The Council for Economic Planning and Development said yesterday it will include financial services in the government’s free economic pilot zones plan, after reaching an agreement with the Financial Supervisory Commission.
The government will open certain financial services and products to qualified financial institutions to attract money and stop the financial sector brain drain, Council for Economic Planning and Development Minister Kuan Chung-ming (管中閔) said.
“We used to confine all financial companies to provide a small set of products and services, regardless of their capability to manage risks. Now we plan to give more freedom to companies that meet the standards set by the Financial Supervisory Commission,” Kuan said.
Meanwhile, Jean Chiu (邱淑貞), deputy director-general of the commission’s banking bureau, said the commission will further loosen regulations governing domestic banks’ offshore units so they can provide customers with more trust, securities, asset management and foreign exchange products and services.
Under the council’s plan, qualified companies do not need to be located in any of the government’s designated free-trade zones.
The government plans to ease its monitoring of qualified firms, but will subject them to heavy penalties if violations are found.
While the qualified firms still have to inform the government about their new financial products and services, they are under no requirement to gain regulatory approval for their products and services before launching, the council said.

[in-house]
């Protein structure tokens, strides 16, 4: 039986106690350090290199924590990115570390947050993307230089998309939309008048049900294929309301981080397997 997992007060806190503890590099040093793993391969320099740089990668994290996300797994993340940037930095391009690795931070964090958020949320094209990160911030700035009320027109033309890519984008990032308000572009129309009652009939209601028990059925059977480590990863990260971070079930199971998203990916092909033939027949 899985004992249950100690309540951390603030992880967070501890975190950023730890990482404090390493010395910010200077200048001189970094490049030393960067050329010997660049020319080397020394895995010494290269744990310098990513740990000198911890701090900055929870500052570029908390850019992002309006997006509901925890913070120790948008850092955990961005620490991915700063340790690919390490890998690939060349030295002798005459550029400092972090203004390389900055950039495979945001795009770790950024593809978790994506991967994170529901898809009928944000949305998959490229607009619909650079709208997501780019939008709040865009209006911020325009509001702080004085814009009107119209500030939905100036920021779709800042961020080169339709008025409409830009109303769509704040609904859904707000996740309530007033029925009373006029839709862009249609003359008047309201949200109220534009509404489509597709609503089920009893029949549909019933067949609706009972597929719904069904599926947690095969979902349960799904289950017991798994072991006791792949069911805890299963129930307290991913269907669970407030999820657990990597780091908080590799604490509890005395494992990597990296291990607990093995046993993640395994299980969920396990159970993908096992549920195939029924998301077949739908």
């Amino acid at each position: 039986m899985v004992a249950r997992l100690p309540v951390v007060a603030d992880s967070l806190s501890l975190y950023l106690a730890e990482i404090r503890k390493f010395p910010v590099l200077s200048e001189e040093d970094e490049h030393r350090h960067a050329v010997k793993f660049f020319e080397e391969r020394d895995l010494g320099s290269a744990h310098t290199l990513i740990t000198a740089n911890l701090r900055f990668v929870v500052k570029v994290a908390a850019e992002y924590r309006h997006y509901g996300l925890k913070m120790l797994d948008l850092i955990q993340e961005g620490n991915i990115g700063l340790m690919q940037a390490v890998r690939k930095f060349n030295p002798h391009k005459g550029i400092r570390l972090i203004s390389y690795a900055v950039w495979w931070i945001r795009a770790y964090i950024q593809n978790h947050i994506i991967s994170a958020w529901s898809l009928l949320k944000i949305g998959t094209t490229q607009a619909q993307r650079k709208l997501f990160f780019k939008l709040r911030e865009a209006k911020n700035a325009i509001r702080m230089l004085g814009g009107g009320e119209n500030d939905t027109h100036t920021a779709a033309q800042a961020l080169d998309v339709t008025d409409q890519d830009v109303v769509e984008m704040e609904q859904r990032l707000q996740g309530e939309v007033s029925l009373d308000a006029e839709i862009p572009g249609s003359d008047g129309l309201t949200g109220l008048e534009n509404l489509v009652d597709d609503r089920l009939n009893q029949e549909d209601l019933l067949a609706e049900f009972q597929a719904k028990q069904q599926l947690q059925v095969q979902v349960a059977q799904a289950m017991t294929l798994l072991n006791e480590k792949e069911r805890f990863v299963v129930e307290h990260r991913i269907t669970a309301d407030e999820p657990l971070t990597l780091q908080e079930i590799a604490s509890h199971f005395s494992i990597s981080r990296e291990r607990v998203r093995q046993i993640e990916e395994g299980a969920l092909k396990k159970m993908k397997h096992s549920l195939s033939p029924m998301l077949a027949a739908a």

Companies can provide their products and services to foreign citizens, institutions and investors who meet the regulatory requirements, and all financial transactions under the pilot zones will be conducted in foreign currencies to avoid influencing the local exchange rate, it said.
A final proposal detailing the inclusion of financial services within the pilot zones is expected to be sent to the Cabinet next month for review, the council said.
Under the government’s preliminary proposal for the free economic pilot zones unveiled in March, Taiwan aims to relax regulations and offer tax reductions in the nation’s six free-trade zones — Suao Port in Yilan County, Keelung Port, Taipei Port in New Taipei City (新北市), Taichung Port in Greater Taichung, Kaohsiung Port in Greater Kaohsiung and the Taoyuan Aerotropolis in Taoyuan County. The aim is for these zones to serve as bases for companies to establish international logistics centers, operate international medical services, manufacture value-added agricultural products, and cooperate with local industries to promote industrial innovation and integration.
Additional reporting by Crystal Hsu